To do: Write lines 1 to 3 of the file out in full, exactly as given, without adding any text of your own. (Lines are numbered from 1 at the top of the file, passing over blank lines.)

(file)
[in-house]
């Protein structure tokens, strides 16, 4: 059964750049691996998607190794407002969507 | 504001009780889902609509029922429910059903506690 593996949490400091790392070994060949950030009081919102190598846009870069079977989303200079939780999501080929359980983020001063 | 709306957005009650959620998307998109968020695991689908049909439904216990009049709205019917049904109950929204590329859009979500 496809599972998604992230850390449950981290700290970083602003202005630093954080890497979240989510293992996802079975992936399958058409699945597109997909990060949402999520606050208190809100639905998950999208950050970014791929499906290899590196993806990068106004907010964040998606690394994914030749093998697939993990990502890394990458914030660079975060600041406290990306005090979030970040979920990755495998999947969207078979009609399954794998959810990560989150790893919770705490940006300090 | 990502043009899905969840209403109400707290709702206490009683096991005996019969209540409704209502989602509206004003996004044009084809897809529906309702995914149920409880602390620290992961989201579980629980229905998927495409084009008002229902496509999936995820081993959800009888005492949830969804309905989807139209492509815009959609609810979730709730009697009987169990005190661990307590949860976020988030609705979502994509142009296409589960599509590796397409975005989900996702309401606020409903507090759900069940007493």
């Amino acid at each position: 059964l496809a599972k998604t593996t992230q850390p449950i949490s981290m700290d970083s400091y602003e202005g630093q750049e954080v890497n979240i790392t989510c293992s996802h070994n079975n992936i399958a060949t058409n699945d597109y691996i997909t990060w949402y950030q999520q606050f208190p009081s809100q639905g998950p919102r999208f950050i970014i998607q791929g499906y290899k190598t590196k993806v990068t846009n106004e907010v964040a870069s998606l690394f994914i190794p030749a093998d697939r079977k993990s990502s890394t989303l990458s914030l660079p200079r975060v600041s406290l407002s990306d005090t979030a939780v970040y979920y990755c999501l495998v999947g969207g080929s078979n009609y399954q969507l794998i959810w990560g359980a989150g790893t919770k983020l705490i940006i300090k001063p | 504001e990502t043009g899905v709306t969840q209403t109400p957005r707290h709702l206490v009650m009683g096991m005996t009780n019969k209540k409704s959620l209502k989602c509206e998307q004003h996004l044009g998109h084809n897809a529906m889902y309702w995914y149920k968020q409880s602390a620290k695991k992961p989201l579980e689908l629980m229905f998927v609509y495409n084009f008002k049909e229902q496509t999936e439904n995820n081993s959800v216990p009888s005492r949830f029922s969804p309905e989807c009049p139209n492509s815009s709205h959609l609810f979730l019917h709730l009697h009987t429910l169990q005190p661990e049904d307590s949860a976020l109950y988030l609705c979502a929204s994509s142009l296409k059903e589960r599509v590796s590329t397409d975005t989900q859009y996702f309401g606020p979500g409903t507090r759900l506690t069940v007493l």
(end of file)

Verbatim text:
[in-house]
């Protein structure tokens, strides 16, 4: 059964750049691996998607190794407002969507 | 504001009780889902609509029922429910059903506690 593996949490400091790392070994060949950030009081919102190598846009870069079977989303200079939780999501080929359980983020001063 | 709306957005009650959620998307998109968020695991689908049909439904216990009049709205019917049904109950929204590329859009979500 496809599972998604992230850390449950981290700290970083602003202005630093954080890497979240989510293992996802079975992936399958058409699945597109997909990060949402999520606050208190809100639905998950999208950050970014791929499906290899590196993806990068106004907010964040998606690394994914030749093998697939993990990502890394990458914030660079975060600041406290990306005090979030970040979920990755495998999947969207078979009609399954794998959810990560989150790893919770705490940006300090 | 990502043009899905969840209403109400707290709702206490009683096991005996019969209540409704209502989602509206004003996004044009084809897809529906309702995914149920409880602390620290992961989201579980629980229905998927495409084009008002229902496509999936995820081993959800009888005492949830969804309905989807139209492509815009959609609810979730709730009697009987169990005190661990307590949860976020988030609705979502994509142009296409589960599509590796397409975005989900996702309401606020409903507090759900069940007493």
């Amino acid at each position: 059964l496809a599972k998604t593996t992230q850390p449950i949490s981290m700290d970083s400091y602003e202005g630093q750049e954080v890497n979240i790392t989510c293992s996802h070994n079975n992936i399958a060949t058409n699945d597109y691996i997909t990060w949402y950030q999520q606050f208190p009081s809100q639905g998950p919102r999208f950050i970014i998607q791929g499906y290899k190598t590196k993806v990068t846009n106004e907010v964040a870069s998606l690394f994914i190794p030749a093998d697939r079977k993990s990502s890394t989303l990458s914030l660079p200079r975060v600041s406290l407002s990306d005090t979030a939780v970040y979920y990755c999501l495998v999947g969207g080929s078979n009609y399954q969507l794998i959810w990560g359980a989150g790893t919770k983020l705490i940006i300090k001063p | 504001e990502t043009g899905v709306t969840q209403t109400p957005r707290h709702l206490v009650m009683g096991m005996t009780n019969k209540k409704s959620l209502k989602c509206e998307q004003h996004l044009g998109h084809n897809a529906m889902y309702w995914y149920k968020q409880s602390a620290k695991k992961p989201l579980e689908l629980m229905f998927v609509y495409n084009f008002k049909e229902q496509t999936e439904n995820n081993s959800v216990p009888s005492r949830f029922s969804p309905e989807c009049p139209n492509s815009s709205h959609l609810f979730l019917h709730l009697h009987t429910l169990q005190p661990e049904d307590s949860a976020l109950y988030l609705c979502a929204s994509s142009l296409k059903e589960r599509v590796s590329t397409d975005t989900q859009y996702f309401g606020p979500g409903t507090r759900l506690t069940v007493l």